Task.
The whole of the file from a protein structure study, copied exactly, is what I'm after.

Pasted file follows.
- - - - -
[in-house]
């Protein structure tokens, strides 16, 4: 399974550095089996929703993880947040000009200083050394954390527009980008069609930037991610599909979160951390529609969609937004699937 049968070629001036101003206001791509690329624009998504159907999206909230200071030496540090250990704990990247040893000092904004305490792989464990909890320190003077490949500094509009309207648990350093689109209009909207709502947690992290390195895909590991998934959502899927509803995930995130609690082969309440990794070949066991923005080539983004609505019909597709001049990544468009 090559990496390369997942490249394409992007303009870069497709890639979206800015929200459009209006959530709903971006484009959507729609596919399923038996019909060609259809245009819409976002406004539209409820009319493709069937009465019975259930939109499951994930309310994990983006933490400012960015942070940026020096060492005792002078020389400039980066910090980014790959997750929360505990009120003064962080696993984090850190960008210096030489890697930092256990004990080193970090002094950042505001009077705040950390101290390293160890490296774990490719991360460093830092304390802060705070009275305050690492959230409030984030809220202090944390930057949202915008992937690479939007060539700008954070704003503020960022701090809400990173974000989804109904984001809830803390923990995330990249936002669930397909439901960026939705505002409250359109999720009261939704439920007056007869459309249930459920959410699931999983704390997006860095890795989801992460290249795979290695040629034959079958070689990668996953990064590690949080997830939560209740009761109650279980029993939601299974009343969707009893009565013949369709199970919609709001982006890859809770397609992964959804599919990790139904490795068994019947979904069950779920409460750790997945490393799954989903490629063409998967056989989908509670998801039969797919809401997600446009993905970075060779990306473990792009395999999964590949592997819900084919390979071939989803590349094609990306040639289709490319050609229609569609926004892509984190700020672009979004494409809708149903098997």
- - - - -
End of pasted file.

[in-house]
């Protein structure tokens, strides 16, 4: 399974550095089996929703993880947040000009200083050394954390527009980008069609930037991610599909979160951390529609969609937004699937 049968070629001036101003206001791509690329624009998504159907999206909230200071030496540090250990704990990247040893000092904004305490792989464990909890320190003077490949500094509009309207648990350093689109209009909207709502947690992290390195895909590991998934959502899927509803995930995130609690082969309440990794070949066991923005080539983004609505019909597709001049990544468009 090559990496390369997942490249394409992007303009870069497709890639979206800015929200459009209006959530709903971006484009959507729609596919399923038996019909060609259809245009819409976002406004539209409820009319493709069937009465019975259930939109499951994930309310994990983006933490400012960015942070940026020096060492005792002078020389400039980066910090980014790959997750929360505990009120003064962080696993984090850190960008210096030489890697930092256990004990080193970090002094950042505001009077705040950390101290390293160890490296774990490719991360460093830092304390802060705070009275305050690492959230409030984030809220202090944390930057949202915008992937690479939007060539700008954070704003503020960022701090809400990173974000989804109904984001809830803390923990995330990249936002669930397909439901960026939705505002409250359109999720009261939704439920007056007869459309249930459920959410699931999983704390997006860095890795989801992460290249795979290695040629034959079958070689990668996953990064590690949080997830939560209740009761109650279980029993939601299974009343969707009893009565013949369709199970919609709001982006890859809770397609992964959804599919990790139904490795068994019947979904069950779920409460750790997945490393799954989903490629063409998967056989989908509670998801039969797919809401997600446009993905970075060779990306473990792009395999999964590949592997819900084919390979071939989803590349094609990306040639289709490319050609229609569609926004892509984190700020672009979004494409809708149903098997």